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Compensation for the family of Christchurch murder victim Phil Nisbet is possible, police have reportedly indicated.
The 47-year-old truck driver's death in May 2009 was initially ruled as a suicide, but a homicide investigation was launched two years later after a coroner raised doubts.
Mr Nisbet's wife Helen Milner, 50, was was convicted in December last year of murdering Mr Nisbet by poisoning him with a sedative and finishing him off by suffocating him with a pillow.
Police have admitted shortcomings with the investigation but Mr Nisbet's sister, Lee-Ann Cartier, wants compensation.
Detective Inspector Tom Fitzgerald told TVNZ's Sunday programme, which screens tonight, that compensation was possible.
"There are certain things that possibly Lee-Anne needs to be compensated for," he said.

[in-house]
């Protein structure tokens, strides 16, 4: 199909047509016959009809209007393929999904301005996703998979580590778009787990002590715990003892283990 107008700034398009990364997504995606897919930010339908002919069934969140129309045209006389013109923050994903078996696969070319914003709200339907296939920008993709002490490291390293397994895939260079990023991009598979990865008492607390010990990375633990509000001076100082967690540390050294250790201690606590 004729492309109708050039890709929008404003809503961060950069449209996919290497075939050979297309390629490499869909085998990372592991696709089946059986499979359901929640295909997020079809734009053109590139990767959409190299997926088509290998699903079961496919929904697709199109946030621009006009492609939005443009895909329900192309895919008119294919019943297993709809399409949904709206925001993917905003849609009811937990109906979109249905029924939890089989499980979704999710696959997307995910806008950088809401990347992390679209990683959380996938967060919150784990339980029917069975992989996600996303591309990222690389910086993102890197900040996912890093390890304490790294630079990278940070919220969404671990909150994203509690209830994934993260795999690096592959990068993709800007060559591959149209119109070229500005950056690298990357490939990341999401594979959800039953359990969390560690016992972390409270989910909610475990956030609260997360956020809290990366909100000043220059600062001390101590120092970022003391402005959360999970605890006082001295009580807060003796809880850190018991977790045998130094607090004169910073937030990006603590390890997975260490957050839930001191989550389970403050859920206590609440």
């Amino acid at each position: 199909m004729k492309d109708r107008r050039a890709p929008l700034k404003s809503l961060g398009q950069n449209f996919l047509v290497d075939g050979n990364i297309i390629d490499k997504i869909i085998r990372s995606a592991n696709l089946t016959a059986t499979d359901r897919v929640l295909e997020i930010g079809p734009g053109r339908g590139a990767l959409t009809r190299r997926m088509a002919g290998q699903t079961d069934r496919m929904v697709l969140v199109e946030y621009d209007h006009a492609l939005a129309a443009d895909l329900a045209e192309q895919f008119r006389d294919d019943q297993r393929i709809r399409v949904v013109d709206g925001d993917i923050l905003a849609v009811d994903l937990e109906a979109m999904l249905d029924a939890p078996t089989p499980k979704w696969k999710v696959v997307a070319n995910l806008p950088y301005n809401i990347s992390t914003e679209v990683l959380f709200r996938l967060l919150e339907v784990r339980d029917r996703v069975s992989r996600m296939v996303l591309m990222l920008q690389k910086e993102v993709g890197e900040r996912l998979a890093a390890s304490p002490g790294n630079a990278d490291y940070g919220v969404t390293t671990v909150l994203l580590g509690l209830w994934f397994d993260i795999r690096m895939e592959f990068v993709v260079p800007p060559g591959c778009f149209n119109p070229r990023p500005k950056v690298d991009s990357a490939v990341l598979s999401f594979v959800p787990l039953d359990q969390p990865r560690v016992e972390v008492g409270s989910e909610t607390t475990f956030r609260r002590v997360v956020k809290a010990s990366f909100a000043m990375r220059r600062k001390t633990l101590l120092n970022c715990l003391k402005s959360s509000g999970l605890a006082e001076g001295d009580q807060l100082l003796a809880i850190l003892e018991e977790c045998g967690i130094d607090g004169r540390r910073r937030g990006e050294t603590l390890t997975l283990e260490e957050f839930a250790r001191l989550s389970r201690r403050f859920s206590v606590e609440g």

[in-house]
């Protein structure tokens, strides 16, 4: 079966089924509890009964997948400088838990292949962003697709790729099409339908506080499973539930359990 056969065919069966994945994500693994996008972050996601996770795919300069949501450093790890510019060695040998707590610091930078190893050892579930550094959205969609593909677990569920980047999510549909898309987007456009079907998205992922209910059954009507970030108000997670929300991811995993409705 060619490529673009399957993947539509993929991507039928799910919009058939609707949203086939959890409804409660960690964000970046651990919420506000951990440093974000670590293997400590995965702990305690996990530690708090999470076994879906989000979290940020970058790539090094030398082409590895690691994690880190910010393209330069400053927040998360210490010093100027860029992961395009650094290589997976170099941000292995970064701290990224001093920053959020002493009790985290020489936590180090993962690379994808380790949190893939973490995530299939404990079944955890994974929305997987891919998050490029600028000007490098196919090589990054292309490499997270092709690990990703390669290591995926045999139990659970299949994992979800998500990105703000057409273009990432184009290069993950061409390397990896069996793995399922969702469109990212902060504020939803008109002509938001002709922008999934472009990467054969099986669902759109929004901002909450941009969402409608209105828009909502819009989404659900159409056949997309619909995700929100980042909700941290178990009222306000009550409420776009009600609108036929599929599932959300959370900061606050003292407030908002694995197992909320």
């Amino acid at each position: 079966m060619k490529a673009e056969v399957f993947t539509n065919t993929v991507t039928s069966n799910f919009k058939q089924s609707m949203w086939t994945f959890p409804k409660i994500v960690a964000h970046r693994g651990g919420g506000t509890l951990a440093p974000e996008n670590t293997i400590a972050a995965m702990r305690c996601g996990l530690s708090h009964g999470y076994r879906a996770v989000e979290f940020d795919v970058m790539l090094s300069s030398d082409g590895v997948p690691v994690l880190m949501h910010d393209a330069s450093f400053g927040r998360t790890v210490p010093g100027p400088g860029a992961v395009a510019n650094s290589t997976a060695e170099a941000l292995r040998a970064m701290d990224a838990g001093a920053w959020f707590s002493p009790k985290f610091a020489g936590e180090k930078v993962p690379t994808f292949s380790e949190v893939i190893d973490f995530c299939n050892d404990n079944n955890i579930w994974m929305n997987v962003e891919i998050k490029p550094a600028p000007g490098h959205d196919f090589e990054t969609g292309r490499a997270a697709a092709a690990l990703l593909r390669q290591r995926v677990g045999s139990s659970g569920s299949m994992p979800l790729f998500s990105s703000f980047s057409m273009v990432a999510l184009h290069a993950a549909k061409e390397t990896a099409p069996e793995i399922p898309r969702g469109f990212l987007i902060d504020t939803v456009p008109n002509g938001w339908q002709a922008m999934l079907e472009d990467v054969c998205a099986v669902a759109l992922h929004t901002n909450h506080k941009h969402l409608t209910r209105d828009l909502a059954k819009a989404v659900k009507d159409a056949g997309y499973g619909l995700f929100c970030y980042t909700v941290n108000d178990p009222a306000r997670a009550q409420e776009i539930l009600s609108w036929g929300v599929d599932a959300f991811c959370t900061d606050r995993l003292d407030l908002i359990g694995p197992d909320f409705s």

"But I think those discussions are better had over a period of time with the realities of what things actually cost rather than this type of environment."
Ms Cartier told APNZ after the trial last year that she wanted compensation.
"Financially it's crushed me. It's something that I haven't been able to let go. I need my money back for all the money I spent trying to do the cops' job."
She said she spent thousands of dollars on phone calls and flights to Christchurch to further her inquiries.
"Phil's murder took over my life. I'd constantly be thinking about it. Before [Milner] was arrested I'd be up in the middle of the night putting two and two together. I guess it became obsessive, but I just wanted justice."
Commenting after Milner's conviction, Mr Fitzgerald accepted the first investigation was badly flawed.
"It wasn't treated as a homicide. Unfortunately, that was the mistake that was made."
An internal police investigation was carried out and the Independent Police Conduct Authority brought in.
The IPCA did not take things further but the first officers in charge of the investigation had been "counselled over their treatment" of the initial inquiry, Mr Fitzgerald said.
"They were spoken to in respect of their shortcomings and everything was made clear as to what those shortcomings were."